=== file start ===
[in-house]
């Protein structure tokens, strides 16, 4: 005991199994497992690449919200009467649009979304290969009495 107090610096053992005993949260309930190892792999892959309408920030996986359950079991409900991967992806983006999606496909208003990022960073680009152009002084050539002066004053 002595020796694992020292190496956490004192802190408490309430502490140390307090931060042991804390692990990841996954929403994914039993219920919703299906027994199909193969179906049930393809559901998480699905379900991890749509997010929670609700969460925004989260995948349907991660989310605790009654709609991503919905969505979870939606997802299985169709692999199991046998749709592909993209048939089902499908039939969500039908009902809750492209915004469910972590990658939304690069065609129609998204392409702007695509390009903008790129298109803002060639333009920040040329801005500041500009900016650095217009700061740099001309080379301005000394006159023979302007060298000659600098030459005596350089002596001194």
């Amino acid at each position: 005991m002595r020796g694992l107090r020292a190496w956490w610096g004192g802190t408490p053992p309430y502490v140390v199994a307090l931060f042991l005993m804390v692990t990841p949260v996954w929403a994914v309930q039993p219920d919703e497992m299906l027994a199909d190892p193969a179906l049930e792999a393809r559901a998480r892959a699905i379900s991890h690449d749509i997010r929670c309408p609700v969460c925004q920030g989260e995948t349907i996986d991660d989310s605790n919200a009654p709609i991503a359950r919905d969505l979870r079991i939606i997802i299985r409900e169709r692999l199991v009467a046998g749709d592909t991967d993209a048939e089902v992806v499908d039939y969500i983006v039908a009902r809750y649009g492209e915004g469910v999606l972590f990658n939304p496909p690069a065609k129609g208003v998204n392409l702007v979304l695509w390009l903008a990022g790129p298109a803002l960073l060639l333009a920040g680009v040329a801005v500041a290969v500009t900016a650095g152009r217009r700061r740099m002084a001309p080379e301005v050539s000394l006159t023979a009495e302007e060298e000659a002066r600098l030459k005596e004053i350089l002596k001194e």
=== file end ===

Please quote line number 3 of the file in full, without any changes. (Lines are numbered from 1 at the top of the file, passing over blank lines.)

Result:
């Amino acid at each position: 005991m002595r020796g694992l107090r020292a190496w956490w610096g004192g802190t408490p053992p309430y502490v140390v199994a307090l931060f042991l005993m804390v692990t990841p949260v996954w929403a994914v309930q039993p219920d919703e497992m299906l027994a199909d190892p193969a179906l049930e792999a393809r559901a998480r892959a699905i379900s991890h690449d749509i997010r929670c309408p609700v969460c925004q920030g989260e995948t349907i996986d991660d989310s605790n919200a009654p709609i991503a359950r919905d969505l979870r079991i939606i997802i299985r409900e169709r692999l199991v009467a046998g749709d592909t991967d993209a048939e089902v992806v499908d039939y969500i983006v039908a009902r809750y649009g492209e915004g469910v999606l972590f990658n939304p496909p690069a065609k129609g208003v998204n392409l702007v979304l695509w390009l903008a990022g790129p298109a803002l960073l060639l333009a920040g680009v040329a801005v500041a290969v500009t900016a650095g152009r217009r700061r740099m002084a001309p080379e301005v050539s000394l006159t023979a009495e302007e060298e000659a002066r600098l030459k005596e004053i350089l002596k001194e």